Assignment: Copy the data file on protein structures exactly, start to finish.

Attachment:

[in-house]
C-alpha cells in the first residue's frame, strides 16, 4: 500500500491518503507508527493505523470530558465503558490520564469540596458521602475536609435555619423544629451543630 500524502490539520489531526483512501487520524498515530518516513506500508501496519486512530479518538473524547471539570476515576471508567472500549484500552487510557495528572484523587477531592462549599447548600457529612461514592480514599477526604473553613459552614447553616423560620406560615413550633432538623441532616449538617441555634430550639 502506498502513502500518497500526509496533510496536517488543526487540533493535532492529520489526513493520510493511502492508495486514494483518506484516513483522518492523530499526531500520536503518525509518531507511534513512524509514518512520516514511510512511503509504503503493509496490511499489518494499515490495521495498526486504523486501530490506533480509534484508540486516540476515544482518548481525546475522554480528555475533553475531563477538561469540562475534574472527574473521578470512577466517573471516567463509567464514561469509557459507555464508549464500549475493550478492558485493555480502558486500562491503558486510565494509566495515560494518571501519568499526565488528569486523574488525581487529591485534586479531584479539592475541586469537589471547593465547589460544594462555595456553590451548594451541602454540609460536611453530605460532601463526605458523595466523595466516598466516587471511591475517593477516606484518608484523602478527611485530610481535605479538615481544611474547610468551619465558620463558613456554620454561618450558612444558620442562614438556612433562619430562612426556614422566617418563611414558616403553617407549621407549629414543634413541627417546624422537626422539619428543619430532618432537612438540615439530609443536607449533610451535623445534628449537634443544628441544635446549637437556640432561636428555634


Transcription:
[in-house]
C-alpha cells in the first residue's frame, strides 16, 4: 500500500491518503507508527493505523470530558465503558490520564469540596458521602475536609435555619423544629451543630 500524502490539520489531526483512501487520524498515530518516513506500508501496519486512530479518538473524547471539570476515576471508567472500549484500552487510557495528572484523587477531592462549599447548600457529612461514592480514599477526604473553613459552614447553616423560620406560615413550633432538623441532616449538617441555634430550639 502506498502513502500518497500526509496533510496536517488543526487540533493535532492529520489526513493520510493511502492508495486514494483518506484516513483522518492523530499526531500520536503518525509518531507511534513512524509514518512520516514511510512511503509504503503493509496490511499489518494499515490495521495498526486504523486501530490506533480509534484508540486516540476515544482518548481525546475522554480528555475533553475531563477538561469540562475534574472527574473521578470512577466517573471516567463509567464514561469509557459507555464508549464500549475493550478492558485493555480502558486500562491503558486510565494509566495515560494518571501519568499526565488528569486523574488525581487529591485534586479531584479539592475541586469537589471547593465547589460544594462555595456553590451548594451541602454540609460536611453530605460532601463526605458523595466523595466516598466516587471511591475517593477516606484518608484523602478527611485530610481535605479538615481544611474547610468551619465558620463558613456554620454561618450558612444558620442562614438556612433562619430562612426556614422566617418563611414558616403553617407549621407549629414543634413541627417546624422537626422539619428543619430532618432537612438540615439530609443536607449533610451535623445534628449537634443544628441544635446549637437556640432561636428555634